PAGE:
A lending startup for climate tech startups

Enduring Planet, a company co-founded by Dimitry Gershenson, former head of Meta’s energy access program, and Erin Davis, who worked for cleantech and microfinance organization SIMA, is also focused on creating revenue-based debt financing for climate technology companies.

Its first fund plans to lend more than $5 million in its first 12 months, using an online platform that can fund a business in less than 30 days, according to Gershenson. This will probably represent 20 to 25 transactions. Enduring Planet considers the diversity of a company’s founders and their entire team during the loan application process, he said. Another thing he considers: whether the startup serves generally marginalized communities.

“Underrepresented founders are typically ignored by the money status quo,” Gershenson told me during a recent GreenBiz 350 podcast interview. “I think the one thing that people don’t talk about is that there’s this big pool of institutional capital that’s looking to participate in the climate, that wants a fixed income allocation, so they want to work in debt. It there’s money sitting on the sidelines that could be put to work, but that’s just not the case today.”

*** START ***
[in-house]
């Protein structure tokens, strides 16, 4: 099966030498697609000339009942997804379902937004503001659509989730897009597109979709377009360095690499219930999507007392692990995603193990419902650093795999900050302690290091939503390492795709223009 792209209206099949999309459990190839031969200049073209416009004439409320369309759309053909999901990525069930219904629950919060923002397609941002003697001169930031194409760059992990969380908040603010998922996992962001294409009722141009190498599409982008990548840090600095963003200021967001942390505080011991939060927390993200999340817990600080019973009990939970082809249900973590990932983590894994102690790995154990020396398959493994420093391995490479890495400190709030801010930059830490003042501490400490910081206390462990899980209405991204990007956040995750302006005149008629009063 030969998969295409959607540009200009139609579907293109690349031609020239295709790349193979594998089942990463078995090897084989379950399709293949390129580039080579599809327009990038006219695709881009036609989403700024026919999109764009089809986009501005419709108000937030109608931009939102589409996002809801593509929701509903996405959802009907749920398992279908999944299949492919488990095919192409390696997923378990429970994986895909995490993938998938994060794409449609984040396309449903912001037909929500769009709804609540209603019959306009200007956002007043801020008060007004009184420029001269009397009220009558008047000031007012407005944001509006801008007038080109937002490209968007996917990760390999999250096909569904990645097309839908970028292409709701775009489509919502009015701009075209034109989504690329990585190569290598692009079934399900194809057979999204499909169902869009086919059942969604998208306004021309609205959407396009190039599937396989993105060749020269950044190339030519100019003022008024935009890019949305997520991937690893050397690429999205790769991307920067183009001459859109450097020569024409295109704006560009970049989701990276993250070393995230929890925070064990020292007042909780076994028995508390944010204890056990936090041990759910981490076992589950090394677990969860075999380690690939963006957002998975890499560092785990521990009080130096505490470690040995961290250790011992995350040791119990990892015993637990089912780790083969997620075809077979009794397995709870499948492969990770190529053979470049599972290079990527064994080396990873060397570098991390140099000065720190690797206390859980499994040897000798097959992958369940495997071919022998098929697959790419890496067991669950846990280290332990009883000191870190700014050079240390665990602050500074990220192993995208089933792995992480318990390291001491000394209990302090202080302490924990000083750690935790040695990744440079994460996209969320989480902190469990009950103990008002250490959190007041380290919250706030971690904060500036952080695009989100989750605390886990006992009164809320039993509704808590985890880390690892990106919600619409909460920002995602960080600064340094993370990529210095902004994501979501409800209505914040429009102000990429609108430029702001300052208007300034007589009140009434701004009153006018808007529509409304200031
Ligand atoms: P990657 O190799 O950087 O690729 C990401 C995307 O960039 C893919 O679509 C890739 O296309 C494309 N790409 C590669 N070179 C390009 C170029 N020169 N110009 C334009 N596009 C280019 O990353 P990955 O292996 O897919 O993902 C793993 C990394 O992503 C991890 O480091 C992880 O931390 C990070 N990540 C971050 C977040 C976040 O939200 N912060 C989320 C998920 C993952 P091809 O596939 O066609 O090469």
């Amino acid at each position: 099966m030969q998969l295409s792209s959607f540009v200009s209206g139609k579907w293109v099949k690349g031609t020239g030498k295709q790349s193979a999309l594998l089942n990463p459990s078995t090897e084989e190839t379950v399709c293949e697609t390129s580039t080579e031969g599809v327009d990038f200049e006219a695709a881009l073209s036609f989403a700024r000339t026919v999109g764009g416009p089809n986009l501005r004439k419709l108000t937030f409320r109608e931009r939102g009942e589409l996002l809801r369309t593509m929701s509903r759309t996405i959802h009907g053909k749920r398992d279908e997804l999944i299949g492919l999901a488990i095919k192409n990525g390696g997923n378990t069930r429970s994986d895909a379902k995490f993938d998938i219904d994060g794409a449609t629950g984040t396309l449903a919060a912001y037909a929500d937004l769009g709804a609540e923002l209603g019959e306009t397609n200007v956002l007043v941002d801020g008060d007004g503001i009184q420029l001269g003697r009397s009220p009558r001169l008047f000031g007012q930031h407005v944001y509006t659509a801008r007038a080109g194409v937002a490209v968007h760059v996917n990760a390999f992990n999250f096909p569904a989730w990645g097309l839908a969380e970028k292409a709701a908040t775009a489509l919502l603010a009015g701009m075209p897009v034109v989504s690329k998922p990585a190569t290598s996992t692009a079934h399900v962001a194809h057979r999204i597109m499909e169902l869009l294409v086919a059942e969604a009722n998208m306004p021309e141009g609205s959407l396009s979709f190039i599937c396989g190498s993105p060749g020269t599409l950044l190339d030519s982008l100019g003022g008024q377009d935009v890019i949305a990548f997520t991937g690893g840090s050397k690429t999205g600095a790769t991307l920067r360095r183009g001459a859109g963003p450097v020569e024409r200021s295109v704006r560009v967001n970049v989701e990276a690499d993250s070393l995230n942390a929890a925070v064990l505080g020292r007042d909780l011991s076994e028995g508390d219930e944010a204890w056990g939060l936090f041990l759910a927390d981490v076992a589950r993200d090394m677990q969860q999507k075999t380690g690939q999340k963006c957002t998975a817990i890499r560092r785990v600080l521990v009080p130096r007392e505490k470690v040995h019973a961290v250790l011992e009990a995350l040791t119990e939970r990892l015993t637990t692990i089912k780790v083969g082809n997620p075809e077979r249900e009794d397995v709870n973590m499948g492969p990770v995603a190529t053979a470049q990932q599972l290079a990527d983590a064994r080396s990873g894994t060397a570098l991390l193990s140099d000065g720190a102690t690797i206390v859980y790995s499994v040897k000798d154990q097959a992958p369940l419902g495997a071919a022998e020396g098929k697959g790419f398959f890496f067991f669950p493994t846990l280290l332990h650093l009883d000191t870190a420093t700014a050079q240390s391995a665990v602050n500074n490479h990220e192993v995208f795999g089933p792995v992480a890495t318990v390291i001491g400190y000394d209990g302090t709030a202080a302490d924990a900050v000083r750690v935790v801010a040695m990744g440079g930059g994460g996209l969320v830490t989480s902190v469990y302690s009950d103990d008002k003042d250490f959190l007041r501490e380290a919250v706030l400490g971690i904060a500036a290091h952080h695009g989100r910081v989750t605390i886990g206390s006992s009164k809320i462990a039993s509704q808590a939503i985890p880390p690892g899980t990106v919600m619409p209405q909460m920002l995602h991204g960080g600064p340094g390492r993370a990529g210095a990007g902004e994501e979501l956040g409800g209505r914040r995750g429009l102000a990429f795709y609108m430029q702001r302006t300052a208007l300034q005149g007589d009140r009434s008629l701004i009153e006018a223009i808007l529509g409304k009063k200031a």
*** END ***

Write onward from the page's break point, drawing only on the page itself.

When I spoke with Gershenson about a month ago, more than half of the companies Enduring Planet considered met the fund’s diversity and inclusion criteria. The first two companies to receive funding are New route of the suna microgrid monitoring and control platform, and Aquaosoa climate risk and analysis dashboard used primarily by agricultural lenders to understand water and heat risks.

What are the benefits of revenue-based funding models such as the programs offered by LACI and Enduring Planet? I’ve already alluded to several, including the ability to raise money faster without having to post collateral. This opens the door to more companies than venture capitalists usually consider. Another advantage: this form of financing is non-dilutive, which means that the founders do not necessarily have to give up a large part of the equity. (According to LACI, the median founder only owns 15% of his company upon exit, when using dilutive financing such as venture capital.)

I’ve already mentioned the biggest downside: the startup must show early revenue or a track record of growth. According to Gershenson, it also requires fairly high margins of at least 35% and payback times are variable, which means it can be difficult to model cash flows. Additionally, silver can be more expensive, with higher interest rates than secured debt; and this may be more difficult to account for, based on current accounting and tax regulations.

The revenue-based model has become more prominent in e-commerce and for software-based service companies. “Revenue-based financiers have been operating in the United States for some time,” he said. “The model itself, the essence of it, is as old as any investment… From our perspective, the money should be structured to do the work that is needed.”